The Great Heathen Army is Amon Amarth‘s twelfth album, When a band get this deep into their career, albums will often start getting a little bit more loose and wild in terms of the band’s blueprint. Amon Amarth are one of those bands who’ve built a reputation out of being rigid with their style – hence why they’re a great shuffle band. It’s a strong core formula such that no matter the album, you’ll generally have a good time. But The Great Heathen Army shows that the band are willing to go for the “throw a bunch of styles at the wall” approach and see what sticks.
The Great Heathen Army is not loose and wild in terms of style. It is polished as hell and very shiny in comparison to the low rumble and thundering drums of earlier Amon Amarth discs, but in a way this album reminds a lot of 2013’s Deceiver Of The Gods in that it is the most “collection of singles” album Amon Amarth have dished out in a while. Every song has its own style this time around, and Amon Amarth have put in a lot of work on this release, to the point of even having the pacing between each song be starkly different, so that even though The Great Heathen Army may have a historical theme for subject matter, musically the throughline is a little more nebulous.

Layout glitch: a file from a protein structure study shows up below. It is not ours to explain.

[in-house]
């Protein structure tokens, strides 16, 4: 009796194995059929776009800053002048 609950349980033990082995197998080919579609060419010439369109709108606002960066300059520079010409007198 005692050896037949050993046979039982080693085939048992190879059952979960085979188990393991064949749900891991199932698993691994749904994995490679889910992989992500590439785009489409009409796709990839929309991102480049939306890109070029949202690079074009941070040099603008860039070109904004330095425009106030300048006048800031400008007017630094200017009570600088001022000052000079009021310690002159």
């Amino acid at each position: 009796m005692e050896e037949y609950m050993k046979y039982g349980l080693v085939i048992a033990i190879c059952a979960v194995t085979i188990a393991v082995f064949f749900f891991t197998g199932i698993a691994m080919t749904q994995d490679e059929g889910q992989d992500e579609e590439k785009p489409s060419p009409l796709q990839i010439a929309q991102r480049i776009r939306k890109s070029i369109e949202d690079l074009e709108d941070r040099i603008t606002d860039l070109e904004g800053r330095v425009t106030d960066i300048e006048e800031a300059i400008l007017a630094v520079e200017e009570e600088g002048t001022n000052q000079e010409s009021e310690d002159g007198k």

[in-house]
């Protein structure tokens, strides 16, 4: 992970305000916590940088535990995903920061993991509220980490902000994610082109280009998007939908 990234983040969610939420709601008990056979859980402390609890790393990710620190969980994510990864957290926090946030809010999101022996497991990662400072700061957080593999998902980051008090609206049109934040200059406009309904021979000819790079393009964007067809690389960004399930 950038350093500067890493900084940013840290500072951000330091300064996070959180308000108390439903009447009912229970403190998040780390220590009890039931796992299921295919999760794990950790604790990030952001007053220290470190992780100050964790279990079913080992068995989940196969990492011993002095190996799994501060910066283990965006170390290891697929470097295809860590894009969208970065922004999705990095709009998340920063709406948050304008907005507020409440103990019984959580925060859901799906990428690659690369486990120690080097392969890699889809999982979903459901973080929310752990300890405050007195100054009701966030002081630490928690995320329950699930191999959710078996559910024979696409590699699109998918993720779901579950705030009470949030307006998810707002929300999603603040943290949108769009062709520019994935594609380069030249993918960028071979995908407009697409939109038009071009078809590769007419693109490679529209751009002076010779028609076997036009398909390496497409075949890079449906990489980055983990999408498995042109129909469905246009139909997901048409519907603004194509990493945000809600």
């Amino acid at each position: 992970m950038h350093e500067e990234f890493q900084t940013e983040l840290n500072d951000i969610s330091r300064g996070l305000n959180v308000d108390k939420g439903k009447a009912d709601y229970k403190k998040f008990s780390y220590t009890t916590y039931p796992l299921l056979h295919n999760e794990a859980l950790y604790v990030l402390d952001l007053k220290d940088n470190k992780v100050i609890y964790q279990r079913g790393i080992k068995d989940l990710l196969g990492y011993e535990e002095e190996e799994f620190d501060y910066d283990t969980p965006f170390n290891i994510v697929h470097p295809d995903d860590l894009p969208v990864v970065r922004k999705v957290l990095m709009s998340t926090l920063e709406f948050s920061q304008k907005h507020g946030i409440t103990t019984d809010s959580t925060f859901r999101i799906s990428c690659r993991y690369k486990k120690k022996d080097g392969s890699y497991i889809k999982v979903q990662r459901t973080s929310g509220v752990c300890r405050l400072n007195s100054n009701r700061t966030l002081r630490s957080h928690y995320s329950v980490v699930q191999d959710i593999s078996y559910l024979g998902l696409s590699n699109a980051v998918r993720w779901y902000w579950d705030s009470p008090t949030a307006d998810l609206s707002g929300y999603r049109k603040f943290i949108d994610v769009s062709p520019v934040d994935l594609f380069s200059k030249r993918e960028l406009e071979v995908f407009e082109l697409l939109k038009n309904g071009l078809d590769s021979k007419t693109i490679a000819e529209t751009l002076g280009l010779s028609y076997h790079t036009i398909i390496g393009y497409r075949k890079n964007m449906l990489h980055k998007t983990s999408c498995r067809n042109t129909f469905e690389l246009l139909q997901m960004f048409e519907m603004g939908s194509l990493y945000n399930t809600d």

Amon Amarth have long believed in the maxim of never going broke playing to the cheap seats, so even though the new album is a lot more scattered in terms of its overall style, just about anyone could walk away from it with a four-to-five song EP’s worth of their favorite songs. The interesting part will be just how different each individual collection will be.